@orthoformate (great name by the way!)
As I mentioned in my previous reply to you, this chemistry has been described in two papers by the great Al Padwa. The refs are: J. Org. Chem. 2006, 7391 and Org. Lett. 2006, 601.
Let me know if you don't have access to these journals but would like to look at these articles.
As to your argument that "Posts #12's mechanism predominates because it is faster"... Think about it: Since you have no experimental clue about the correctness, or indeed the relative rates, of the two mechanisms, as stated your argument is just circular reasoning and I could rephrase it with "I think it's the fastest because I think it's the fastest".
Thanks for clarifying your question. First, let me reiterate that I favor something similar to what's in post #16, but I haven't completely disregarded the one from post #12. If only, as I mentioned before, because Padwa himself included the mechanism from post #12 in his papers, I'm willing to not completely eliminate this mechanism.
That being said, there is, in my opinion, plenty wrong with the mechanism in #12. My main points though are that it doesn't make much sense in terms of electron-pushing and that there are very few (any?) precedent for this kind of decarboxylative process. By comparison, the mechanism in #16 has a very intuitive electron flow and has solid background in the decarboxylation of beta-keto acids (here a vinylogous variant.)
By the way, I'm just trying to entertain this fun discussion here: I know you are very knowledgeable so please don't be insulted if any of this sounds like I'm lecturing. I'm just trying to make it as clear as possible for anyone who may be reading.
As a note, if you look at the experimental section of the article, the reaction is conducted in refluxing DCM for 4 hours, with a huge excess of the very strong TfOH. Yeah, it's very strongly acidic! That being said, as you mention it doesn't matter in a mechanism what the most basic site in a molecule is. Whether the O or the N is more basic is irrelevant: if you can protonate it even to a tiny extent, it may be enough to funnel everything toward product. That's how most acid-catalyzed carbonyl condensation chemistry works: a tiny amount of the C=O compound gets protonated, and that's enough to get things going. But to come back to the problem at hand: the nitrogen is really not basic as it's part of an enamine and it's very unlikely to get protonated.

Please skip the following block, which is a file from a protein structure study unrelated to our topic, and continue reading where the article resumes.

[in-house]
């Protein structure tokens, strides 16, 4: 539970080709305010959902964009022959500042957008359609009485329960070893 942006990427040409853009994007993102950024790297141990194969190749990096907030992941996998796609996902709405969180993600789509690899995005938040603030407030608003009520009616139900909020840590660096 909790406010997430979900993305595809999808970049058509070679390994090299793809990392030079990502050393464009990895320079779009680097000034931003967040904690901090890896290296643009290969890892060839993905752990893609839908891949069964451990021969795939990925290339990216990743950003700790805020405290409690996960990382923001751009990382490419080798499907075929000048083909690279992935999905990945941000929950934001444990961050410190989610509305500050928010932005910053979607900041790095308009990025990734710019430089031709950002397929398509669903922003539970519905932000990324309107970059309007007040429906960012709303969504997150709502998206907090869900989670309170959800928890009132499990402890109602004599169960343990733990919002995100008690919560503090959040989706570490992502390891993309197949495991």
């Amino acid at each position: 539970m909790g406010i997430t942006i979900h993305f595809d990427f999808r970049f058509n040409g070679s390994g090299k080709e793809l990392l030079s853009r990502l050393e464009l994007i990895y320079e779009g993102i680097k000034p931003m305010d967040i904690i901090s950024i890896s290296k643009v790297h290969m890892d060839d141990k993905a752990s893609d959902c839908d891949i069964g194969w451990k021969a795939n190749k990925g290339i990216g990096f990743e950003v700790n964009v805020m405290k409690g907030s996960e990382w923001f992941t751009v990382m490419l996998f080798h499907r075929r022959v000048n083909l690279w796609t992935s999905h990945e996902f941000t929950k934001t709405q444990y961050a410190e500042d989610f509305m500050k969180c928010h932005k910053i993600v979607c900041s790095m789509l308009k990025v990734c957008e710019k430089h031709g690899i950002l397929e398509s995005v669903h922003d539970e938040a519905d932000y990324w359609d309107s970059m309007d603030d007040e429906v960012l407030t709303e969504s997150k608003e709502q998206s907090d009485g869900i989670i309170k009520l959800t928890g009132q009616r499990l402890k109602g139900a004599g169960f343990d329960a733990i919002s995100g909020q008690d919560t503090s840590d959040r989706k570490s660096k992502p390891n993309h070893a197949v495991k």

Why do I say that the mechanism in #12 has weird electron flow? Because of microscopic reversibility arguments, a mechanism has to make sense in both directions. If you look at the reverse of #12, it involves the quite cringe-inducing nucleophilic attack of an enol on the oxygen of CO2 (!), together with the carbon of CO2 acting as a nucleophile (!) and attacking an iminium ion.
The reverse of mechanism in #16 is completely well precedented and involves attack of an enol on the C of CO2, followed by an alkene addition reaction under strong acidic conditions. Also, if the alignment is ok and if there is a carbocylic acid intermediate, you could potentially invoke a vinylogous ene reaction to form the acid (i.e., the decarboxylation of a beta-keto acid is a retro-ene reaction.)
For the mechanism in #16: If it is, as pictured in #16, a concerted process, then the incipient aromatization should increase the acidity of that hydrogen just as it does in #12. By the way, it could very well be concerted. If you look at the molecule in 3D (I just minimized its structure in ChemBio3D Ultra), you can see that everything is really well aligned.
If it's not a concerted process and you first form a carboxylic acid: Protonating the top oxygen makes the carboxylic acid a very good leaving group. Then everything is perfectly aligned (H and O are stuck in a perfectly antiperiplanar conformation) for an anti elimination with one of the H's of the methylene group. Furthermore, this elimination relieves the tension forced in by the bicyclo system. To say it differently: I would not expect this elimination to be very difficult, especially with an excess of TfOH in boiling DCM!
This is a fun mechanistic problem. Let me know what you think!